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U2 LINE POLITICS

Two women finally got what they were searching for when they queued up for a U2 event in Toronto past summer: an intro into U2 fan culture. These are not at all your typical fans as these people came well in advance to see the Irish singers in concert.

Tami Falus and Dayna Shereck came before 2 days before the concert started. He told that he had this vision that everyone was going to be in line with guitar and drumsticks and singing and happy. The 2 women came with their video cameras and more than that a lot of patience. They were ready to capture their weekend as they waited for the doors to open. Both of them documented their experience in the movie General Admission: Layin’ It on the Line for U2.

The first time movie makers arrived on Saturday morning and snatched the first spots in the queue for their Monday performance. The very first day went quite smoothly, fitting Falus’ anticipations of the early birds, enjoying the music as well as chatting. In the next day, however, they went into an surprising problem: line politics.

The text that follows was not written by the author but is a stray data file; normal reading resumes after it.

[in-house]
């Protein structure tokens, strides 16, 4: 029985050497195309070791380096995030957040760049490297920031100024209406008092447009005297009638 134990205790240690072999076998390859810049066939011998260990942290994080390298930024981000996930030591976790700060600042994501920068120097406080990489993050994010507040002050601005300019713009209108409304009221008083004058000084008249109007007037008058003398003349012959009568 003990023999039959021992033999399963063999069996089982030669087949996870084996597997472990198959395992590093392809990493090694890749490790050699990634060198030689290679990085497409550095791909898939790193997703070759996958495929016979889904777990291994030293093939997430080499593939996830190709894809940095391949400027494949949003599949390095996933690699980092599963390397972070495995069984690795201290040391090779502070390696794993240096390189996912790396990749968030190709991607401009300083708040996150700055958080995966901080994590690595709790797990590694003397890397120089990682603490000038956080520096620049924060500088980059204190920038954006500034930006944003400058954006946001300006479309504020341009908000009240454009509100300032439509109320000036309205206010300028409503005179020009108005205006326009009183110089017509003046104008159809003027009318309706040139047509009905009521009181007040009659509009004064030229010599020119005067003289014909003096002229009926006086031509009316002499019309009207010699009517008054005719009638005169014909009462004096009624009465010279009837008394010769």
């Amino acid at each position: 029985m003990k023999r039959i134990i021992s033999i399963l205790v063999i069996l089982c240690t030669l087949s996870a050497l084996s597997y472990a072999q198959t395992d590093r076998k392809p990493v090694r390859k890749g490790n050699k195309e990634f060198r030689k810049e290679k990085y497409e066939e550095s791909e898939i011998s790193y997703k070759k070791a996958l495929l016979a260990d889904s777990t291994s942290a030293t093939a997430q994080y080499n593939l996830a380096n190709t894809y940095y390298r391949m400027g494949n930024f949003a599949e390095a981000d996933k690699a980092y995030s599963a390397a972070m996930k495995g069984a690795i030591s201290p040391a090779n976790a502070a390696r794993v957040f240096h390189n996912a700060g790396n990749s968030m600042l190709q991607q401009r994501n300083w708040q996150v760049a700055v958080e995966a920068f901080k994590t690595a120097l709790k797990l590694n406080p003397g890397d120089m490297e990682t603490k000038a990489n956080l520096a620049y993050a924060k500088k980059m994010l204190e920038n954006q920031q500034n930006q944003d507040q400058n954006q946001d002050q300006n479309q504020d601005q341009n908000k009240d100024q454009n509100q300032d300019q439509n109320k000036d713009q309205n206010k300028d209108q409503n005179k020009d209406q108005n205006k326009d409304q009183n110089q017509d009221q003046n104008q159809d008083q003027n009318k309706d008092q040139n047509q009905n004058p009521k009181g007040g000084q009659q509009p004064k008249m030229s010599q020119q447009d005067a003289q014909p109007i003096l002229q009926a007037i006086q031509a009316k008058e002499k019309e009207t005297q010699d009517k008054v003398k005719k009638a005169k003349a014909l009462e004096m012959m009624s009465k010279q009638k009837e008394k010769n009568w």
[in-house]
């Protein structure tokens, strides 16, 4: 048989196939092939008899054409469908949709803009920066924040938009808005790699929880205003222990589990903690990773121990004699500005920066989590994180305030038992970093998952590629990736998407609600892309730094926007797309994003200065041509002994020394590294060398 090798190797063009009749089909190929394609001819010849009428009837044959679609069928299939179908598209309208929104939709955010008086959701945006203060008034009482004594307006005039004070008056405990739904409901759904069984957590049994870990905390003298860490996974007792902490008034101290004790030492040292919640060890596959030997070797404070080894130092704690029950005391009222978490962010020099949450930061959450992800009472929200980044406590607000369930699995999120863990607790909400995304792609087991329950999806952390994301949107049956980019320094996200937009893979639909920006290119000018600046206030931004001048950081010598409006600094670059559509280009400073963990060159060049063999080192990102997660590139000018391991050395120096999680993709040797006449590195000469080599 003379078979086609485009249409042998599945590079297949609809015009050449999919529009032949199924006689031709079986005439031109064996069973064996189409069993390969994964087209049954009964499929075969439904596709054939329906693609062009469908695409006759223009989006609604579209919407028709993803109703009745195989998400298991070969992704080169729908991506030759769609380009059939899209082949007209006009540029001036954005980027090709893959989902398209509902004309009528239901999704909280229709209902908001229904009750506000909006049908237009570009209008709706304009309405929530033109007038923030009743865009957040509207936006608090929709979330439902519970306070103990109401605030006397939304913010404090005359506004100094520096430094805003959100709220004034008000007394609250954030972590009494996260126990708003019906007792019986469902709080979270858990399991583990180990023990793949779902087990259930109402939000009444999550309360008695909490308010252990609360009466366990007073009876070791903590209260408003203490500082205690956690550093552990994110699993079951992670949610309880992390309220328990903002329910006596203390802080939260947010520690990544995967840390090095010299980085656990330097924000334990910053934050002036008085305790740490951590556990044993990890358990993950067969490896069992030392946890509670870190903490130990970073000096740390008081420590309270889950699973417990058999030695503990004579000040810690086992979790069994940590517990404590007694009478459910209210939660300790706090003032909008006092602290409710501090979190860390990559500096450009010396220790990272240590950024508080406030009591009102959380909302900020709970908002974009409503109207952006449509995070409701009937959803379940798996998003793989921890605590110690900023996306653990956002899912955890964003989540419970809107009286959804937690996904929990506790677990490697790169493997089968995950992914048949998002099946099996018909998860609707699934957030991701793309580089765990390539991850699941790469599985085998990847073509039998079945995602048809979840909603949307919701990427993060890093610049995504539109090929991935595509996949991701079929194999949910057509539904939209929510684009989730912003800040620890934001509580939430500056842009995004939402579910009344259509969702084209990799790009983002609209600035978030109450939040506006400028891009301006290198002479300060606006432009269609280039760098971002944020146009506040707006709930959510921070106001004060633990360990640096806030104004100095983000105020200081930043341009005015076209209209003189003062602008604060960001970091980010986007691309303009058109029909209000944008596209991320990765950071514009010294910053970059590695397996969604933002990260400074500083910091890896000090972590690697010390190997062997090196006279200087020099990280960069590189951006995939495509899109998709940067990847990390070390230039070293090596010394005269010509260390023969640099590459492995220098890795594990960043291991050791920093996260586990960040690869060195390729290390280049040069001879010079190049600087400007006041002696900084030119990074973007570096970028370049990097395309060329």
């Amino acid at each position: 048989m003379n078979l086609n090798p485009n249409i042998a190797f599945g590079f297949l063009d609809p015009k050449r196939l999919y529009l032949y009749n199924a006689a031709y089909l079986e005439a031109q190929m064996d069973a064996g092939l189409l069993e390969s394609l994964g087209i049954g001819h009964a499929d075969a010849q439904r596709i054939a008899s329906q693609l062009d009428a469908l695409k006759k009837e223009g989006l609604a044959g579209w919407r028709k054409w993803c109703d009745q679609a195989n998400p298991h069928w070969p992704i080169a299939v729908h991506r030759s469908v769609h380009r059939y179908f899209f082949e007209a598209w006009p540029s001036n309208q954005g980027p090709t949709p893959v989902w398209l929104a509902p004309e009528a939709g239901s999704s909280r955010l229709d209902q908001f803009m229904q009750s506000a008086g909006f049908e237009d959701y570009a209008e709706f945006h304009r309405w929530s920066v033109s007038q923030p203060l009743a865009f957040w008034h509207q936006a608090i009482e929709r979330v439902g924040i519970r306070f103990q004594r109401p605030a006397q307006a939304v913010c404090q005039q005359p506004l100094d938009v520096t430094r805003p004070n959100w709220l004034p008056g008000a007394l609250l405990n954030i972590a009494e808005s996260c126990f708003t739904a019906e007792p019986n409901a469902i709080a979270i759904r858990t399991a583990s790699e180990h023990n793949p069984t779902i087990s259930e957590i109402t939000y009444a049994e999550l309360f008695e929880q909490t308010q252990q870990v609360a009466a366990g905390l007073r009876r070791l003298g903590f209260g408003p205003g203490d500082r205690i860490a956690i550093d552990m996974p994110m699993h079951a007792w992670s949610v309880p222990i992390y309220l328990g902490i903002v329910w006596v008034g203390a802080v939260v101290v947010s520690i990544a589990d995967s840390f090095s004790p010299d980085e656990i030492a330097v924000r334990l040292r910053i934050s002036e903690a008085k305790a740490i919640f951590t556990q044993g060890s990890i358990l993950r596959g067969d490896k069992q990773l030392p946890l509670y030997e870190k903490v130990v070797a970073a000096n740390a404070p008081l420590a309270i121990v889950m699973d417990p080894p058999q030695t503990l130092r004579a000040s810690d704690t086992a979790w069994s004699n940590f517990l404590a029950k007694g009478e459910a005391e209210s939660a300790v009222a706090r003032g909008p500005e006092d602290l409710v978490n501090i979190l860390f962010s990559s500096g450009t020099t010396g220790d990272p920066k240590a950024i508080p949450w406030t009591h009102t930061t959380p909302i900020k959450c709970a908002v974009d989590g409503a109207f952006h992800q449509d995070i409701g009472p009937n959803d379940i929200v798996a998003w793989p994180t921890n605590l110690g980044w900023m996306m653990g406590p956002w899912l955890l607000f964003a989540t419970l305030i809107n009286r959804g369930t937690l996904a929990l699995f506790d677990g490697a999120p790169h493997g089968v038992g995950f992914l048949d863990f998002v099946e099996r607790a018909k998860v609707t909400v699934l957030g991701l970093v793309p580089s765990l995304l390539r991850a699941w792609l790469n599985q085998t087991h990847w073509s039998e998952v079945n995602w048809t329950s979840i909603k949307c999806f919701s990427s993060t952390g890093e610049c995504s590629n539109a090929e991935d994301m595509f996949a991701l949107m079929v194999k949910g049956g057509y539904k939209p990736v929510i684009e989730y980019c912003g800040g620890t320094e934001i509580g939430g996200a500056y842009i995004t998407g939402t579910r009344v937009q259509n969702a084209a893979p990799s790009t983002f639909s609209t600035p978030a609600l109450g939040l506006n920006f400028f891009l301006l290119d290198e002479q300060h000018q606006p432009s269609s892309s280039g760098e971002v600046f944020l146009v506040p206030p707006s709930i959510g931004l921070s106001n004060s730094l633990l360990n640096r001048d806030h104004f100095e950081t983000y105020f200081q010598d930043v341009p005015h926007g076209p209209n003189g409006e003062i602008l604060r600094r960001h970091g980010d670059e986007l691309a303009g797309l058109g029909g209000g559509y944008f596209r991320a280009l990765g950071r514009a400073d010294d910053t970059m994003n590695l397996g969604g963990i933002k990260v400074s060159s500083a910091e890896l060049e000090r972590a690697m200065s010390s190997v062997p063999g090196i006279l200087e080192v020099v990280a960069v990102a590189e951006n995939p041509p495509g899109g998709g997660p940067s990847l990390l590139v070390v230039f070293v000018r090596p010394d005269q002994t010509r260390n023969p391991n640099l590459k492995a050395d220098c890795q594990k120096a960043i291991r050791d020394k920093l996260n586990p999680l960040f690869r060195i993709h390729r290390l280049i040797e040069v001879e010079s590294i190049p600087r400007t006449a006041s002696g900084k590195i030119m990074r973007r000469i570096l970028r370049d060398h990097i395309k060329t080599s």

Falus says that there were people who showed up who had done it time and time again. They considered themselves line leaders and it got a little political. She explained that they had specific systems to make the lineup smoother. They were trying to take the power and control and were not thrilled that Dayna and she were doing this without doing it before.

However, the experience of the line leaders came in useful when security at the Rogers Centre recoiled everyone off the property. In spite of being kicked off the property, Falus and Shereck did not rest. They revealed that they spent all night filming the experience before reaching at the official line opened.